edited by Rebecca Allen and Ben Ford. University of Nebraska Press, May 2019. 450 p. ill. ISBN 9781496212955 (h/c), $80.00.

Reviewed September 2019
Courtney Baron, Director Bridwell Art Library, University of Louisville, courtney.baron@louisville.edu

Allen Ford NewLifeWhat happens to archaeological materials and findings post-excavation? How are the items stored, preserved, and studied in an age with too much stuff and too little space, time, and resources? This is the focus of New Life for Archaeological Collections, which addresses the so-called “curation crisis” of accumulated archaeological collections that have neither been extensively studied and analyzed, nor made accessible to the public. This volume, edited by Rebecca Allen and Ben Ford, is published by the University of Nebraska as part of the Society for Historical Archaeology’s Series in Material Culture. It draws upon papers from the 2016 Society for Historical Archaeology conference as well as by invited authors, to advocate for the infinite research opportunities made possible through curating and studying existing archaeological collections.

This work, organized into three parts, includes essays and case studies on featured collections by contributors ranging from university faculty, government agency professionals, and cultural resource managers. The authors highlight solutions to the challenges faced by archaeologists when working with existing collections, such as the dilemma of storage, inadequate staffing and funding, and incomplete records and documentation. Part 1, "New Accessibility for Archaeological Collections", uncovers strategies for making legacy and orphan collections accessible to researchers and the public. The case studies demonstrate how archaeologists strike a balance between accessibility and the long-term preservation of collections. Part 2, "New Research for Archaeological Collections", shares new research tools and technologies that arise from studying existing collections. Methods include digitizing older collections for comparative study, implementing a model to translate spatial data sets, and creating 3D models for future interpretation. Part 3,"New Futures for Archaeological Collections", advocates using collections in public outreach initiatives to make this work relevant to those outside the scholarly discipline of archaeology. These efforts include traditional exhibits, presentations, living history programs, and social media campaigns.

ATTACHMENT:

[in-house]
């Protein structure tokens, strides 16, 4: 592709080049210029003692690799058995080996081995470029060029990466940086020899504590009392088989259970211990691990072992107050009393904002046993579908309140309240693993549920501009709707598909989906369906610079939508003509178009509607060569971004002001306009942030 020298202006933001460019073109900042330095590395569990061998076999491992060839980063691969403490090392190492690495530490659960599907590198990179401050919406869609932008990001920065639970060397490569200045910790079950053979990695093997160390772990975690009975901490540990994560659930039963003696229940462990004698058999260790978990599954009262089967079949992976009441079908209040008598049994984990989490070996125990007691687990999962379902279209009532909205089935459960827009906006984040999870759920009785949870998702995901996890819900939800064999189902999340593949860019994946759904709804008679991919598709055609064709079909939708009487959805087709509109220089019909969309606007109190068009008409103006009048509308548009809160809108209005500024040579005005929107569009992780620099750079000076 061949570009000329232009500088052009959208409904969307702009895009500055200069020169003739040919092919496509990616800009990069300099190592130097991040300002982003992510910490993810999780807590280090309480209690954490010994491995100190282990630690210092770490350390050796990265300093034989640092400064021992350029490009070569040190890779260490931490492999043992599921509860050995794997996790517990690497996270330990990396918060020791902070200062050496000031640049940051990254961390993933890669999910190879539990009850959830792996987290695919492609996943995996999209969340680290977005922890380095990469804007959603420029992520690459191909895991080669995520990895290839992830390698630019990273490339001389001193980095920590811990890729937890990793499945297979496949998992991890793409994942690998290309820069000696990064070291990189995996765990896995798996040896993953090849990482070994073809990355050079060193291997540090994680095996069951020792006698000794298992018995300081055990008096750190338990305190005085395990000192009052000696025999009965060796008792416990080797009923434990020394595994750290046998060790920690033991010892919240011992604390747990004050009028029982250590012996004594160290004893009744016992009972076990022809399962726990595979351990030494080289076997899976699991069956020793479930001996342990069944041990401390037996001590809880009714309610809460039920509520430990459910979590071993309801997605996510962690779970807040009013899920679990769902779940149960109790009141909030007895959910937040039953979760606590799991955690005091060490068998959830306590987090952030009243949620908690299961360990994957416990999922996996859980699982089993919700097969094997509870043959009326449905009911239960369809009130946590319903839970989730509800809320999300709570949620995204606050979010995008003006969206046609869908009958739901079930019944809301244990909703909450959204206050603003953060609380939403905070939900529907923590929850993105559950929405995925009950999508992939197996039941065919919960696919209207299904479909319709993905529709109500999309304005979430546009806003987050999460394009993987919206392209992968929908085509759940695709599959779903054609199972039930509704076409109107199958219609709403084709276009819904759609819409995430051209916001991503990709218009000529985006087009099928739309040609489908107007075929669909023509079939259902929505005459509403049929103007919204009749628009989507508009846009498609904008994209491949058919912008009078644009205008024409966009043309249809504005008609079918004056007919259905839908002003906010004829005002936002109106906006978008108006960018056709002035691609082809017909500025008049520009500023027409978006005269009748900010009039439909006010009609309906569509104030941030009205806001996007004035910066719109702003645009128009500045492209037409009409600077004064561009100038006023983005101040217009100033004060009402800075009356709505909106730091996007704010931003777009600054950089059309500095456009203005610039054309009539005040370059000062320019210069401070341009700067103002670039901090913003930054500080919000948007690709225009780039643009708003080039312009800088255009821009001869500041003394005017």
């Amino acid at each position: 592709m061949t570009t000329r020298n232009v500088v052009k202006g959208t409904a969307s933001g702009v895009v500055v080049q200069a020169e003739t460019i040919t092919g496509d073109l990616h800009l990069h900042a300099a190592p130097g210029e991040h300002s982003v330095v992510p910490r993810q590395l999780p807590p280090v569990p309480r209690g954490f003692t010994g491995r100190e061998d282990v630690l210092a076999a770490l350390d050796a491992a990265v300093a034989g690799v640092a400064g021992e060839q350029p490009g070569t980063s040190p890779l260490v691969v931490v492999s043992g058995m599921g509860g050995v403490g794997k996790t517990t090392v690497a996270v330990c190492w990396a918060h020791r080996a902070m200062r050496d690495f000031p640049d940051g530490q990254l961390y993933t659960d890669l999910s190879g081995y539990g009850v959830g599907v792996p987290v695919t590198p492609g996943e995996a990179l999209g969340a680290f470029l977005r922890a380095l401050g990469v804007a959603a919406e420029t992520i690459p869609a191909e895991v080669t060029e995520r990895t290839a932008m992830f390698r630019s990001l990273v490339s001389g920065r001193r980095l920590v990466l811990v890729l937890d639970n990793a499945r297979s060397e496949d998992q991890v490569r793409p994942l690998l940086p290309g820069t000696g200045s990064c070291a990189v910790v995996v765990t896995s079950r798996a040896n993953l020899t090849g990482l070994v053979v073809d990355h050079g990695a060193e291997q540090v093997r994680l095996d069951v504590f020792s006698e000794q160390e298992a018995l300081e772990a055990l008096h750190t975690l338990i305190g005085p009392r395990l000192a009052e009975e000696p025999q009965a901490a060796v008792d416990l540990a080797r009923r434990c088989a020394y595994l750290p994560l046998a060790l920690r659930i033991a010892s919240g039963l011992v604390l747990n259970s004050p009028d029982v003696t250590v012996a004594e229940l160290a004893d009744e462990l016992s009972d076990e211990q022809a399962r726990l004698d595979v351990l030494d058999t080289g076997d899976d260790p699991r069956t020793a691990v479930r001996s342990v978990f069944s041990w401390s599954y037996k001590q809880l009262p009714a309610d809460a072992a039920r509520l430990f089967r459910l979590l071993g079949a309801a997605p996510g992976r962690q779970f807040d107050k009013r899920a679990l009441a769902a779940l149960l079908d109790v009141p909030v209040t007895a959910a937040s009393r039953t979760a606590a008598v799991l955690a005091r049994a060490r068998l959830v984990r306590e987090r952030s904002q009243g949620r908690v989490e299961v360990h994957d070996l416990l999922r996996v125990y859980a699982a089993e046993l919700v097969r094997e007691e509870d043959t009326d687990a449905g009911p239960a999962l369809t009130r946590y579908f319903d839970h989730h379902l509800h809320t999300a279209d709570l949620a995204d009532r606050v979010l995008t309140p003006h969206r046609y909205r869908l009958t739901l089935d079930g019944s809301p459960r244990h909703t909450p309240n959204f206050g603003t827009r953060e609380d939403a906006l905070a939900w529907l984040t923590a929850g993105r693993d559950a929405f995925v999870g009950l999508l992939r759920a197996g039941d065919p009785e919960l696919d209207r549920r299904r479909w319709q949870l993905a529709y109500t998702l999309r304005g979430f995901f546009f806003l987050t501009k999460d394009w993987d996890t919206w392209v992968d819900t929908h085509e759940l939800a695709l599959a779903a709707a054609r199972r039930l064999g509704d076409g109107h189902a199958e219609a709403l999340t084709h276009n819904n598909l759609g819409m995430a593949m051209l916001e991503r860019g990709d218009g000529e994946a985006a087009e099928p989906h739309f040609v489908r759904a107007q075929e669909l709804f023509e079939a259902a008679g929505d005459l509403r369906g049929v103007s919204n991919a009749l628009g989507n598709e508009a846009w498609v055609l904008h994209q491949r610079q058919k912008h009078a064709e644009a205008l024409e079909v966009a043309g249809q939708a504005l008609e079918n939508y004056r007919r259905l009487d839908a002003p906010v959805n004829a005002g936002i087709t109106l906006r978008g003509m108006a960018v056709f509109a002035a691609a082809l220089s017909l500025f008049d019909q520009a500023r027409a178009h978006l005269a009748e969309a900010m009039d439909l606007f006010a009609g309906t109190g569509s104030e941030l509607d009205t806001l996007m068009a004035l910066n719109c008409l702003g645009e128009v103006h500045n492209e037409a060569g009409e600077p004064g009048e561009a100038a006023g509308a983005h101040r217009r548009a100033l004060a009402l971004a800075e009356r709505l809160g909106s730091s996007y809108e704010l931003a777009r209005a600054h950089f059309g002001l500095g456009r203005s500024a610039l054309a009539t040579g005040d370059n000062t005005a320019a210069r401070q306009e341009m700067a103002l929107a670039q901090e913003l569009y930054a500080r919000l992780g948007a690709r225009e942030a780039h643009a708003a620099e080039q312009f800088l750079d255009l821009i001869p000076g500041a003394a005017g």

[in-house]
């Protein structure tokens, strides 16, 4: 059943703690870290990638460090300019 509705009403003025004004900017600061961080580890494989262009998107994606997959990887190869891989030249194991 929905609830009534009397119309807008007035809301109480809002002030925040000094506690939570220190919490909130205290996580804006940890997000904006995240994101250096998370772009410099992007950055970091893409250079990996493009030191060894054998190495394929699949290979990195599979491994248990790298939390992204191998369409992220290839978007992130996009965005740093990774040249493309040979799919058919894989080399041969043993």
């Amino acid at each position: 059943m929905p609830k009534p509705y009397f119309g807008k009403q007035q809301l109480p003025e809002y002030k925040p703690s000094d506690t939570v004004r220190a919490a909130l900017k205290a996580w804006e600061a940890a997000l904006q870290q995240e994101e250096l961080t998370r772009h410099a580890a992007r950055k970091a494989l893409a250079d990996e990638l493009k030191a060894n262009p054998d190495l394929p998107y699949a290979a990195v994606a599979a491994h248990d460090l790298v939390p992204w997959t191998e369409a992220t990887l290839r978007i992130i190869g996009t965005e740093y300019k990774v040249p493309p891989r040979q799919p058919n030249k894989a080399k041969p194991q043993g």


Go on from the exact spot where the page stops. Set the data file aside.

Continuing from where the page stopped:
As a collected work, the contributed essays showcase how researchers can use existing collections to ask new questions, increase access, employ new technologies, and allow for comparative study between collections and cultures. At 450 pages, this dense volume includes a comprehensive introduction, references, an index, and 50 black-and-white illustrations.

New Life for Archaeological Collections makes a strong argument for storing, preserving, cataloging, and curating previously excavated materials as a core component of archaeology. Though not an essential acquisition, this is nevertheless an important work that will be beneficial to graduate students, researchers, and professional archaeologists. This text is recommended for libraries collecting in the areas of cultural anthropology, archaeology, and museum studies.